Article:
Curators and Heads of Research: José Manuel Matilla (Head of the Drawings and Prints Department at Prado Museum) and Manuela Mena (Head Curator of the Goya and 18th Century Art Department at Prado Museum)
Agility and audacity. Goya’s Drawings presented by Centro Botín is the most important exhibition devoted to Goya’s drawings in Spain. Considered to be the “visual diary of Goya himself”, the drawings by the artist from Zaragoza show his inner universe and express his peculiar vision of the world, in the form of a visual diary.
This exhibition is the result of an ambitious research and cataloguing project based on the drawings of Francisco de Goya, thanks to the collaboration agreement entered into by the Fundación Botín and Prado Museum in 2014.
The exhibition includes 80 drawings, belonging to the Prado Museum’s collection and representative of the different periods of Goya’s artistic activity. A selection of each of the museum’s albums and the preparatory drawings of the series of prints that the artist produced: Dreams, Whims, Disasters of War, Bullfighting and The Follies.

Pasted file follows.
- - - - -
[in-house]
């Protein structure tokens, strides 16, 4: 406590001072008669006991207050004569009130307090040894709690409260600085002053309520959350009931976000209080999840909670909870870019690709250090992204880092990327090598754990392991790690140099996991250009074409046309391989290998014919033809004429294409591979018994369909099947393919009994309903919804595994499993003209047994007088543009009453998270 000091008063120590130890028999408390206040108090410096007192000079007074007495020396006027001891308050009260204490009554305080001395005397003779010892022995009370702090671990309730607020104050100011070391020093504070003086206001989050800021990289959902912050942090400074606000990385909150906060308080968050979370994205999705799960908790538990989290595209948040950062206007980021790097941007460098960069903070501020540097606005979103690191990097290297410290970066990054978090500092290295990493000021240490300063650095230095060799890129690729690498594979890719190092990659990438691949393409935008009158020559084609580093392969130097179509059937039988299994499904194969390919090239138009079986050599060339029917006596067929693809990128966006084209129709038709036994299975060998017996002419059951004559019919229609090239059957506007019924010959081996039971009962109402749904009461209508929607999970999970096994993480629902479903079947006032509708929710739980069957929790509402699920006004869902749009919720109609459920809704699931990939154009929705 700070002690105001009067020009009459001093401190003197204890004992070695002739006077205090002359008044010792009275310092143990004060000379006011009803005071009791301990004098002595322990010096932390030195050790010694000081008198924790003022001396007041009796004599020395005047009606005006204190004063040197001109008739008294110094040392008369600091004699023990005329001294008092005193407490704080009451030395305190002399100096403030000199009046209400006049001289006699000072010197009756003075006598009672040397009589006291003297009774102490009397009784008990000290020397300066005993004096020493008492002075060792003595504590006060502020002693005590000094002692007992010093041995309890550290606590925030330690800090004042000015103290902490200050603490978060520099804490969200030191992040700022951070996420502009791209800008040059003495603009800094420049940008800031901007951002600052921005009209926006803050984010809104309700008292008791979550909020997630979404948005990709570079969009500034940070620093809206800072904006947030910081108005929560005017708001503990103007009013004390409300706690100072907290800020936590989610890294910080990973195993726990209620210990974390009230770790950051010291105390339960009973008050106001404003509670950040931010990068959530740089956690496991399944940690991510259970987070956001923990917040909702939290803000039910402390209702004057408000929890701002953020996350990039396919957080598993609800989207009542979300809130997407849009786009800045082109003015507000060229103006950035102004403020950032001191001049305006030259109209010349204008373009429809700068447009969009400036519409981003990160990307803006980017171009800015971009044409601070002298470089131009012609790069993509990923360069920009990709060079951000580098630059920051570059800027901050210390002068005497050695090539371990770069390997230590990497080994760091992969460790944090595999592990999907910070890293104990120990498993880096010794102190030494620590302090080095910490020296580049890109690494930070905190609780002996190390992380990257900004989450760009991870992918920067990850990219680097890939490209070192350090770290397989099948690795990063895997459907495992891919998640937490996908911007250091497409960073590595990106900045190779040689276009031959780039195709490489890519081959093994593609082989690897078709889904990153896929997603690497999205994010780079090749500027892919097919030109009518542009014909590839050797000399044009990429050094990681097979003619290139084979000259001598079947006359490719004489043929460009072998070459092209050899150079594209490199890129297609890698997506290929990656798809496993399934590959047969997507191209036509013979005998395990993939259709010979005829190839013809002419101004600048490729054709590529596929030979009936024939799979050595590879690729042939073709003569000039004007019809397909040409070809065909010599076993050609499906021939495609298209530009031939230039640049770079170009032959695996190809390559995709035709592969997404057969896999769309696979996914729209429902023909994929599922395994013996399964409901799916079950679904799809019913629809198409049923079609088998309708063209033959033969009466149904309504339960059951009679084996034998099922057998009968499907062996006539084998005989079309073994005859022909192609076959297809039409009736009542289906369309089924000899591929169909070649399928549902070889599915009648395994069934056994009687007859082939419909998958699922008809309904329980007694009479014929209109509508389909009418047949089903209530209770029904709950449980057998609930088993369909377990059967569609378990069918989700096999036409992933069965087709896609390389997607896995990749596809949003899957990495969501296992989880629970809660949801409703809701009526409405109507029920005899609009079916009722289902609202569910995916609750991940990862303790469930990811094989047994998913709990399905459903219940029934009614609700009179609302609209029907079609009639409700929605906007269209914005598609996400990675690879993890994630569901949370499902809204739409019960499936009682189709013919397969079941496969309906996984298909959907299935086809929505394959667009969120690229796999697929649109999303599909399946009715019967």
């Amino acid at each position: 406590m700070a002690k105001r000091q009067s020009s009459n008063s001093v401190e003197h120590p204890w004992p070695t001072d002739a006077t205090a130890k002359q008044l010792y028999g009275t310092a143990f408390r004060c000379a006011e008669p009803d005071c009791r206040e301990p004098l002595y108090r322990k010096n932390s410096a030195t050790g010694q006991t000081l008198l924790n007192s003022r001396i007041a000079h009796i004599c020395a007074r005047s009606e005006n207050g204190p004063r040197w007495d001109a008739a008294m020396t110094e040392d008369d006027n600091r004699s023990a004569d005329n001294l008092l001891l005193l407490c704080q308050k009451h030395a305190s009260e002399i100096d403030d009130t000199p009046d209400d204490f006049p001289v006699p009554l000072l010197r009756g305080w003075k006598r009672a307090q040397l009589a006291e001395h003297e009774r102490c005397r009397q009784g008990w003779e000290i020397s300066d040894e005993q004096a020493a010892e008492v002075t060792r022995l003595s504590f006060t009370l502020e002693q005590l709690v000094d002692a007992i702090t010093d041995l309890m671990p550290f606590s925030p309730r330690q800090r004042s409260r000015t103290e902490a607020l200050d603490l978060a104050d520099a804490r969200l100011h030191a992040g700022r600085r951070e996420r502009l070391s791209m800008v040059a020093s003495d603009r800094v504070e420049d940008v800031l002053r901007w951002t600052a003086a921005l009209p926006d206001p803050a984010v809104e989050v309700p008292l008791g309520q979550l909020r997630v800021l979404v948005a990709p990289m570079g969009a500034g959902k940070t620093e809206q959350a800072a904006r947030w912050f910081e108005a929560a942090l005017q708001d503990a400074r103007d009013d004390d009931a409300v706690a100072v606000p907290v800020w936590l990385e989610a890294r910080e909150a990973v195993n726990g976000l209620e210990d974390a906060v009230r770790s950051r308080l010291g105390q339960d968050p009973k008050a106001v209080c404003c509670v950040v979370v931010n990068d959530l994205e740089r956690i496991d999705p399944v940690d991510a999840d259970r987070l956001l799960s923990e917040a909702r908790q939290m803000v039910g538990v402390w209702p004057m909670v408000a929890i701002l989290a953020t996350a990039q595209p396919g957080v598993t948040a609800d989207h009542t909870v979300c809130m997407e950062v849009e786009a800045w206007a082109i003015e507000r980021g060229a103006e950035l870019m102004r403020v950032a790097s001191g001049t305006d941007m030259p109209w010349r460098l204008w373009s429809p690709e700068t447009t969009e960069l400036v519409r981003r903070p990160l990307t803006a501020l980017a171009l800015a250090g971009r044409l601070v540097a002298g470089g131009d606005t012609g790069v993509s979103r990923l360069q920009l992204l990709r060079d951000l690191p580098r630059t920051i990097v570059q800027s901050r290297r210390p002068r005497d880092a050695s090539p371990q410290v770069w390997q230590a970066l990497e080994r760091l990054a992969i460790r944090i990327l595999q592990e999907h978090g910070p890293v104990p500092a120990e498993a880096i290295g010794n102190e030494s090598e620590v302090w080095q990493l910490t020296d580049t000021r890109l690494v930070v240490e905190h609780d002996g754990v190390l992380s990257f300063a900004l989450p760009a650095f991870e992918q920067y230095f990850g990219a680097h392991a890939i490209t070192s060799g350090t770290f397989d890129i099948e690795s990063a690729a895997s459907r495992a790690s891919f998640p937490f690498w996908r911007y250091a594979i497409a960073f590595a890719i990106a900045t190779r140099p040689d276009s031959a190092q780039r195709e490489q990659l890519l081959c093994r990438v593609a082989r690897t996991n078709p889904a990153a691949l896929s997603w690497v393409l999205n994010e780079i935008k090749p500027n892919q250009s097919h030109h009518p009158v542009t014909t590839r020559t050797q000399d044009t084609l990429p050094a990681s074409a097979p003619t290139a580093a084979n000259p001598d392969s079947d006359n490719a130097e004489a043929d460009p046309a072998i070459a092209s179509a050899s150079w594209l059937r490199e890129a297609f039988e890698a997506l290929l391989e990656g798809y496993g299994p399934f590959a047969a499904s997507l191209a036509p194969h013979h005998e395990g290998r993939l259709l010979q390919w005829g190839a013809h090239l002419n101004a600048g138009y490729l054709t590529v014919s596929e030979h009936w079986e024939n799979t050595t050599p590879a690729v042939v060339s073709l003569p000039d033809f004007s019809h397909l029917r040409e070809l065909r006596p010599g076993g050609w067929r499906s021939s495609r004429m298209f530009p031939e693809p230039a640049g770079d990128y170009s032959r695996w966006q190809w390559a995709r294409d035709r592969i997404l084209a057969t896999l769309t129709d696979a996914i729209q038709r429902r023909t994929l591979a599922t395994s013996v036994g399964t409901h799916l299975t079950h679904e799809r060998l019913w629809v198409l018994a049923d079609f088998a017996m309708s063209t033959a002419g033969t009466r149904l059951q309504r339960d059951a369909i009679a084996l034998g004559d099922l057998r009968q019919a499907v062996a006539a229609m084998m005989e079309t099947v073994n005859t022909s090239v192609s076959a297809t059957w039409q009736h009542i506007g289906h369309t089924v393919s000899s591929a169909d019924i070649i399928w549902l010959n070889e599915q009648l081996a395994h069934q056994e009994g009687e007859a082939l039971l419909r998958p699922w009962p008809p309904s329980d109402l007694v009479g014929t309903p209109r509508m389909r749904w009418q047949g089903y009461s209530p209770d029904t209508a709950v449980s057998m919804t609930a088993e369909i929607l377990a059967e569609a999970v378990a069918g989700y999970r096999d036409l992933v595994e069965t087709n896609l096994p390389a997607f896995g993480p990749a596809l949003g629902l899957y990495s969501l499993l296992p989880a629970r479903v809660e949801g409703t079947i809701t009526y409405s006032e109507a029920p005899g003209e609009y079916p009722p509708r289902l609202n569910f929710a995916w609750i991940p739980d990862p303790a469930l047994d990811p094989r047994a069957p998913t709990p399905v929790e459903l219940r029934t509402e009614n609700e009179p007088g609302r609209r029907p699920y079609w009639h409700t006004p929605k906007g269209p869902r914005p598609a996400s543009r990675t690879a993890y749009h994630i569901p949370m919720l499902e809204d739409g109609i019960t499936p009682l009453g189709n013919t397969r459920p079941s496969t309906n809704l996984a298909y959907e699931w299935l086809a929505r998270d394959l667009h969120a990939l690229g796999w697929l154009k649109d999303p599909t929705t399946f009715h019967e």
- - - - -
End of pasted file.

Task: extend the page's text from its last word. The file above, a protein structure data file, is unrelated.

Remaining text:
The importance of drawings in Goya’s artistic production (1746-1828) is comparable to that of his paintings and prints, from a quantitative point of view – there are around one thousand designs – and for their relevance in the formal and technical renewal of the art of drawing at the end of the 18th century.
Following his stay in Sanlúcar de Barrameda with the Duchess of Alba in 1796, Goya became a tireless drawer, creating eight albums until his death in Bordeaux in 1828. With varied material conditions, the albums reflect the artist’s stylistic evolution, as well as his concerns and interests, observing reality or recreating it allegorically. They represent the painter’s most private work and the most direct, critical and scathing of all his creative work.
The artist produced around one thousand pieces, which were split up into different lots by Javier Goya y Bayeu, the painter’s sole heir, and were later sold by his son, Mariano, in 1854, when their dispersion began. The Prado Museum currently has the world’s most important collection of drawings, over 500, so this exhibition is a unique opportunity to fully contemplate and discover the artist’s drawings.
The Botín Foundation’s interest in Spanish drawing dates back to 2006 when the institution embarked upon a systematic line of research aimed at understanding and spreading awareness of drawing in Spanish art, considered to be one of the most interesting and productive sides of the great Spanish maestros from the 16th century to the present day.